Arvo Pärt, Spiegel im Spiegel

“I could compare my music to white light which contains all colours. Only a prism can divide the colours and make them appear; this prism could be the spirit of the listener.”

-Arvo Pärt

The end credits of the movie Wit roll as this piece is playing. If you’ve seen the movie, then you’d know I’m already crying at the end as they show the split screen with Emma Thompson’s character, Professor Vivian Bearing, healthy, and her character deceased. I’m sobbing. And it all starts, really, 10 or 15 minutes before the end, when Ms. Bearing is so ill she can no longer speak. She lies in the hospital bed, letting the other characters exposit what’s going on. Her own college professor from many years ago, Professor Forster, comes to visit her, enters the scene; she’s in town to see a grandson and went to the university to ask for Vivian, and the faculty tells Ms. Forster she’s in the hospital.

Ms. Forster slides open the door. Vivian sees her and begins to cry. Her only friend, you see. Ms. Forster removes her shoes and lies next to Vivian and reads her Runaway Bunny, a children’s story, something that isn’t John Donne. Vivian cries herself to sleep. Ms. Forster kisses her tenderly on the head, fares her well, and leaves. This scene is so tender, so compassionate, so poignant, one can’t help but cry.

And 10 or 15 minutes later, the movie’s over.

Except it isn’t. See, it’s this piece that keeps me from turning off the DVD player. (Yes, I own this movie.) It doesn’t contain trills or glisses or fugal elements. Three-note repeating sequences on the piano with that gentle, bassy boom every so often at the left of the keyboard, and the cello sweeps along the progression with long, bowing tones. Two – TWO! – instruments. It seems like it could go forever – I want it to – but here, it lasts eight and a half minutes.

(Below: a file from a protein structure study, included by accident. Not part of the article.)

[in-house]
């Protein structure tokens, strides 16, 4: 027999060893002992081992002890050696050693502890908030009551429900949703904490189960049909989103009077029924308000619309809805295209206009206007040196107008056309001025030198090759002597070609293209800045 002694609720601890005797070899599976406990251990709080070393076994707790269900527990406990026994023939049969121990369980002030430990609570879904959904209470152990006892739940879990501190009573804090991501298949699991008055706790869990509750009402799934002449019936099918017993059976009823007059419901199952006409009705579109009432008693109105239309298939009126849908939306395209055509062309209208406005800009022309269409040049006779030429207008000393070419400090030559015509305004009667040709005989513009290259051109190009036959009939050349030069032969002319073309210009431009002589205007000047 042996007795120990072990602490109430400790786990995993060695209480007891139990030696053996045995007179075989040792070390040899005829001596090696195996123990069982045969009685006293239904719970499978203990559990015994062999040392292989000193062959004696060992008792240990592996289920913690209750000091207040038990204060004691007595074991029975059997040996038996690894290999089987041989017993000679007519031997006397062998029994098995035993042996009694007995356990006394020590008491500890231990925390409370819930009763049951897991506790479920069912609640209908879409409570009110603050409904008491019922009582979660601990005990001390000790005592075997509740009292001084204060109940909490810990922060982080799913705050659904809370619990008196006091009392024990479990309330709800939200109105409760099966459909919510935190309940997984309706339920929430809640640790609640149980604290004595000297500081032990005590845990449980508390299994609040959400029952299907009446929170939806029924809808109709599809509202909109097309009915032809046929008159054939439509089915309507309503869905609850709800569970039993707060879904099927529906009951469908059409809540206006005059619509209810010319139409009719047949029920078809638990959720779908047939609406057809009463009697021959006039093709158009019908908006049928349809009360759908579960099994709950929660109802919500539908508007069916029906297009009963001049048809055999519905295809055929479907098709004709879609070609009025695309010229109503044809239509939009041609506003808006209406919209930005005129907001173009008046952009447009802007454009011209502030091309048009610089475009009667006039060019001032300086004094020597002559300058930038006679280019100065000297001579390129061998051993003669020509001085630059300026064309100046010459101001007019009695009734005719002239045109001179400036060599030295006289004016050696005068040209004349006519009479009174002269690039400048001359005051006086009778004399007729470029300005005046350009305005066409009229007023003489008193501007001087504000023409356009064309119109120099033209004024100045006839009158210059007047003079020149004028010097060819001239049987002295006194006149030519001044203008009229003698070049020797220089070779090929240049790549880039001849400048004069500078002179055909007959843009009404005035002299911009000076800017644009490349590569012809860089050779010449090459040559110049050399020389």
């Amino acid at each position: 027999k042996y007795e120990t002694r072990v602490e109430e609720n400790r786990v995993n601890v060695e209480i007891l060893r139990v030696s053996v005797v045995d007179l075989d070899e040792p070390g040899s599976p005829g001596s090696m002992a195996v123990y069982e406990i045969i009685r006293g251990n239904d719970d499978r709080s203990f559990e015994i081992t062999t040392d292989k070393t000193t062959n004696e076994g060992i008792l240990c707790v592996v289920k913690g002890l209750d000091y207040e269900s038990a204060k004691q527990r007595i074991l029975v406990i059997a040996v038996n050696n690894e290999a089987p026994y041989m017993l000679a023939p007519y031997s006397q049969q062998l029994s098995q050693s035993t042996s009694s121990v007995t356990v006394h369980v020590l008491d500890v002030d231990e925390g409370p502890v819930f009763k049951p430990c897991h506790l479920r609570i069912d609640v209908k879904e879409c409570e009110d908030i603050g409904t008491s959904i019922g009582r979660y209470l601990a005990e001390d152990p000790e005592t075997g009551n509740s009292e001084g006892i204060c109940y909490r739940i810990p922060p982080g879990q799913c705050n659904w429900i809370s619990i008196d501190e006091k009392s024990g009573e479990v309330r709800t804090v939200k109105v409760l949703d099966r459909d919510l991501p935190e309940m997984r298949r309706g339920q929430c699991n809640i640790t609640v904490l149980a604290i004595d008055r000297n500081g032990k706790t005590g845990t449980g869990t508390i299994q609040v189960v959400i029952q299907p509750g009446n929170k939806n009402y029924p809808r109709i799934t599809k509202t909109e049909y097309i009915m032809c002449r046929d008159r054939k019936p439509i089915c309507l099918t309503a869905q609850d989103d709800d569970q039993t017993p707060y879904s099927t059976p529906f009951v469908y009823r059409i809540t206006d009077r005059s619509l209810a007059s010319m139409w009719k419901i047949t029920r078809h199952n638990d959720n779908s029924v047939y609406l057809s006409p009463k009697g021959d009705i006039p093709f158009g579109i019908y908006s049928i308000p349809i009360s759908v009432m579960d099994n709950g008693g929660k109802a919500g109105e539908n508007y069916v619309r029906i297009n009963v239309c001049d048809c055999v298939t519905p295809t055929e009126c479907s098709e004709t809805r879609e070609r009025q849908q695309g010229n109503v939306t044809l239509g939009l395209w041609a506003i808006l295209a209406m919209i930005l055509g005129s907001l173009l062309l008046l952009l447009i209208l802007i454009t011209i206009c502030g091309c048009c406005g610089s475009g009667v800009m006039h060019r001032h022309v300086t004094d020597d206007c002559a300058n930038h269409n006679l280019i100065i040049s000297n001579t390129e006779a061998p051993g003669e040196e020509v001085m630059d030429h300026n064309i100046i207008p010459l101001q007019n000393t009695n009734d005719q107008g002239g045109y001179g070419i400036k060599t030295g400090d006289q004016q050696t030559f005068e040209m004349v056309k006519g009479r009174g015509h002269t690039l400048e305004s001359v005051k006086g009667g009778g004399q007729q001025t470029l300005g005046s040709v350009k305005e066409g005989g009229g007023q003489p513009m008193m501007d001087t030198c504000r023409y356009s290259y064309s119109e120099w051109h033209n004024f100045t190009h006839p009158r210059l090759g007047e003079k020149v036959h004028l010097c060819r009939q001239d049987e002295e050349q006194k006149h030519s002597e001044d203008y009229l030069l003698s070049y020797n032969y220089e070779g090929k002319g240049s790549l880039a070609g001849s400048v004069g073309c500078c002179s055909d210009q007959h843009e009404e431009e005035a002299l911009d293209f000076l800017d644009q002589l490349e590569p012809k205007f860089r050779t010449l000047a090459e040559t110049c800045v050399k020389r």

It’s powerful, it’s so simple it’s brilliant and it’s brilliant because the catharsis just happens, and like Mr. Pärt says, I can see all these colo(u)rs, and my life seems to gain all this depth and passion and … clarity. Colors. Definition. Meaning. If I had stopped that movie before the credits rolled seven years ago, I would have been fine, but since I didn’t, I can’t imagine its absence. It’s white light I can see.

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4 thoughts on “Arvo Pärt, Spiegel im Spiegel

  1. Thank you, thank you, for your wonderful comment on Spiegel im Spiegel. As I got to your piece only by Googling the composition name, I did not know, thought I wasn’t surprised to find, that a discussion of the piece is only enhanced by having seen “Wit.” Here it is, 9 years after its creation and we watched the movie for the 1st time last night, which we also could not turn off until the closing credits were all done. Haunting, intense and multi-layered, Part’s work is deeply moving.

  2. I loved this movie so much and reacted in the same way. I even went and bought the book “The Runaway Bunny” after seeing it. The simple and beautiful piece made me go in search of the sheet music, which I couldn’t get through an American publisher. The piece is simple sounding, but only an advanced musician can do it justice, as each note needs to be played delicately. I am enthused about playing this with a wonderful cellist as a prelude to our Maundy Thursday service. It is very meditative and will lend the right tone to the service. : )

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